I've spent the last few days in a suburban neighborhood. You know! The kind that are spreading out all over America!
The thing I always think about when I'm in spaces like this is ALL OF THE WASTED SPACE.
When I was growing up, I lived in a neighborhood like this and when I traveled throughout the United States, I saw neighborhoods like this everywhere! You can see them from airplanes, by highways, EVERYWHERE! They're taking over America. Where I grew up, for example, farmland sold off more and more each year so that developers could come in and make homes where food (corn and soybeans, but that's another story) was growing!
How are these neighborhoods serving us other than ease?
Personally, when I come here I start to think of all of the disconnection. Where does the water come from, the electricity, the chemicals to keep the lawns green, the food people eat, all of it! I'm not saying everyone needs to take care of these things themselves, but at least to think about who is taking care of them and in what way.
One major way I see places like this could become radical (to the root) is by looking at their green spaces differently. I haven't seen one edible plant (except for the thornless blackberry we gave my sister and brother in law and the day lilies) since running in this neighborhood everyday. What I have seen are a bunch of trees & shrubs that are simply ornamental. Edible trees and shrubs can be beautiful and yummy too! Double whammy!
A simple vision for these types of spaces would be to plant edible trees and shrubs in the place of landscaping shrubs. If people had started doing that 20 years ago, this would be a veritable food forest!!!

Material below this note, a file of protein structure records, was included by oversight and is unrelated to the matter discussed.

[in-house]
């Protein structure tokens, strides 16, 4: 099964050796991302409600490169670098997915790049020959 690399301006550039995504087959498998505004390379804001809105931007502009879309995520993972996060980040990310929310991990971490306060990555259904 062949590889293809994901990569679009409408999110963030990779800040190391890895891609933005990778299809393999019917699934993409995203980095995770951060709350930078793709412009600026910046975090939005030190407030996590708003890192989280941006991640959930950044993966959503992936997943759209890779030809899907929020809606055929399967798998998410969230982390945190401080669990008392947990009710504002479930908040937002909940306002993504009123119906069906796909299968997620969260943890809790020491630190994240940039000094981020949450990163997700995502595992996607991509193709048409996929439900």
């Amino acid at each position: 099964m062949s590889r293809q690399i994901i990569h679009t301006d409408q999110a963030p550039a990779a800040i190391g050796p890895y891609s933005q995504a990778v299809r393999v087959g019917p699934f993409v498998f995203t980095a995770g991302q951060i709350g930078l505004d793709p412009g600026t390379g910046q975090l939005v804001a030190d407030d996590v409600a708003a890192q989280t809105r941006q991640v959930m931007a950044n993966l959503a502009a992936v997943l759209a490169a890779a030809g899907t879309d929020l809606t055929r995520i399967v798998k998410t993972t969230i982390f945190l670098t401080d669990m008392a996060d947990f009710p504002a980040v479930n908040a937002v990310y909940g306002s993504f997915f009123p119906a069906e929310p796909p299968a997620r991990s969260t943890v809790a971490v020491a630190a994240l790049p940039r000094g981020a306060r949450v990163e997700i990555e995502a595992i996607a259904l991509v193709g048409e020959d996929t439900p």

All of that grass also is a major water and resource suck. As I mentioned in the video, I love green spaces, but in moderation. A yard is fun to play in, but they don't need to be everywhere. Instead, transition that into gardening space where you can grow food. Just check out all of @rawutah's posts to see what I mean!! They are truly rocking this vision!!!
There are so many initiatives all over the country geared toward educating and gathering people together so that this vision catches faster.
I'm not saying everyone needs to move and change their life in a crazy way, but just to start to create resilience WHERE THEY CURRENTLY ARE.
Catch some rainwater to water your plants-- or to drink. I had a good friend in Southern California who did this at his parent's house in the suburbs and it was some of the best tasting water I'd ever had!!
There is so much possibility to create abundance and resiliency in these spaces BEFORE any type of collapse happens.
We need to start connecting the dots, creating bonds with our neighbors and switching from ornamental landscaping to edible landscaping. That is one small shift that could radically transform our world.
Some initiatives to look into:
Learn from "little permaculture villages" popping up like Green Acres Permaculture Village in Bloomington, Indiana where suburban citizens in neighborhoods are transitioning their neighborhoods:
Green Acres Permaculture Village is a small, retrofit, intergenerational intentional community in Bloomington, Indiana that integrates self-knowledge and expression with a shared culture among humans and the living Earth to encourage abundance on every level.
There is a ton of this already going on. If you have inspiring and educative examples, please share them in the comments. The inspiration is definitely not limited, but there needs to be more education and awareness raised. We truly need to see these neighborhoods throughout the USA producing resiliency and bonding with each other if we are to thrive in times to come.
As the Transition Town website says:
We are living in an age of unprecedented change, with a number of crises converging. Climate change, global economic instability, overpopulation, erosion of community, declining biodiversity, and resource wars, have all stemmed from the availability of cheap, non-renewable fossil fuels. Global oil, gas and coal production is predicted to irreversibly decline in the next 10 to 20 years, and severe climate changes are already taking effect around the world. The coming shocks are likely to be catastrophic...read more
We need to work together to shift the present and it begins here and now. Please share encouraging initiatives in your neck of the woods!